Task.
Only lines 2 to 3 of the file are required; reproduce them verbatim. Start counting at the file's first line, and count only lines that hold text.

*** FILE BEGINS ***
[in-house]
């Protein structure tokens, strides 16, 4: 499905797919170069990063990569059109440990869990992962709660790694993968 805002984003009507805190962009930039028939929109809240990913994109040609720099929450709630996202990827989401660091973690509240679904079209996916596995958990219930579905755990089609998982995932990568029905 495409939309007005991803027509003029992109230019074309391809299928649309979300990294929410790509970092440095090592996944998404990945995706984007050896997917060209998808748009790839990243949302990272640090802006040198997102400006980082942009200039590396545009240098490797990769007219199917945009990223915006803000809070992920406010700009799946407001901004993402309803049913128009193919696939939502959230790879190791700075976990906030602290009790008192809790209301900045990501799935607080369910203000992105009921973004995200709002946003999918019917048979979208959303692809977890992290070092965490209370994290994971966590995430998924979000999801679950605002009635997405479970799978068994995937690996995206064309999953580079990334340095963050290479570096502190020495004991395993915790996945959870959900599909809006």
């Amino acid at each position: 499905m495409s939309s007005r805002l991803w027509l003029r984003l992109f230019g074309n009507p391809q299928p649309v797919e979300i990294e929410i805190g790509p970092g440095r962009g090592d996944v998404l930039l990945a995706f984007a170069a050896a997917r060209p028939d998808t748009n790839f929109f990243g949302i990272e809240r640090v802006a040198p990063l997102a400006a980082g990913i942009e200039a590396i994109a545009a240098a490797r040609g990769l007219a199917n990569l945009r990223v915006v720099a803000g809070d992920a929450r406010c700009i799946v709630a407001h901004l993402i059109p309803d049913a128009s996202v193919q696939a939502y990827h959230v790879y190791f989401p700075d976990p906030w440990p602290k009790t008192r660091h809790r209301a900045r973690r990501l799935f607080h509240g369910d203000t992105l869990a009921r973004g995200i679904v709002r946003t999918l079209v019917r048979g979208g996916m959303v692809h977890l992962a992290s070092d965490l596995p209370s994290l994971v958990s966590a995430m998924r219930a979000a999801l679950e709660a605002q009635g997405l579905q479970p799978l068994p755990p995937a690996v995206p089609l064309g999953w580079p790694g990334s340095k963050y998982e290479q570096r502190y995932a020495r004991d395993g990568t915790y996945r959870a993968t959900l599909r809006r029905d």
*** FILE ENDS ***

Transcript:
């Protein structure tokens, strides 16, 4: 499905797919170069990063990569059109440990869990992962709660790694993968 805002984003009507805190962009930039028939929109809240990913994109040609720099929450709630996202990827989401660091973690509240679904079209996916596995958990219930579905755990089609998982995932990568029905 495409939309007005991803027509003029992109230019074309391809299928649309979300990294929410790509970092440095090592996944998404990945995706984007050896997917060209998808748009790839990243949302990272640090802006040198997102400006980082942009200039590396545009240098490797990769007219199917945009990223915006803000809070992920406010700009799946407001901004993402309803049913128009193919696939939502959230790879190791700075976990906030602290009790008192809790209301900045990501799935607080369910203000992105009921973004995200709002946003999918019917048979979208959303692809977890992290070092965490209370994290994971966590995430998924979000999801679950605002009635997405479970799978068994995937690996995206064309999953580079990334340095963050290479570096502190020495004991395993915790996945959870959900599909809006």
């Amino acid at each position: 499905m495409s939309s007005r805002l991803w027509l003029r984003l992109f230019g074309n009507p391809q299928p649309v797919e979300i990294e929410i805190g790509p970092g440095r962009g090592d996944v998404l930039l990945a995706f984007a170069a050896a997917r060209p028939d998808t748009n790839f929109f990243g949302i990272e809240r640090v802006a040198p990063l997102a400006a980082g990913i942009e200039a590396i994109a545009a240098a490797r040609g990769l007219a199917n990569l945009r990223v915006v720099a803000g809070d992920a929450r406010c700009i799946v709630a407001h901004l993402i059109p309803d049913a128009s996202v193919q696939a939502y990827h959230v790879y190791f989401p700075d976990p906030w440990p602290k009790t008192r660091h809790r209301a900045r973690r990501l799935f607080h509240g369910d203000t992105l869990a009921r973004g995200i679904v709002r946003t999918l079209v019917r048979g979208g996916m959303v692809h977890l992962a992290s070092d965490l596995p209370s994290l994971v958990s966590a995430m998924r219930a979000a999801l679950e709660a605002q009635g997405l579905q479970p799978l068994p755990p995937a690996v995206p089609l064309g999953w580079p790694g990334s340095k963050y998982e290479q570096r502190y995932a020495r004991d395993g990568t915790y996945r959870a993968t959900l599909r809006r029905d």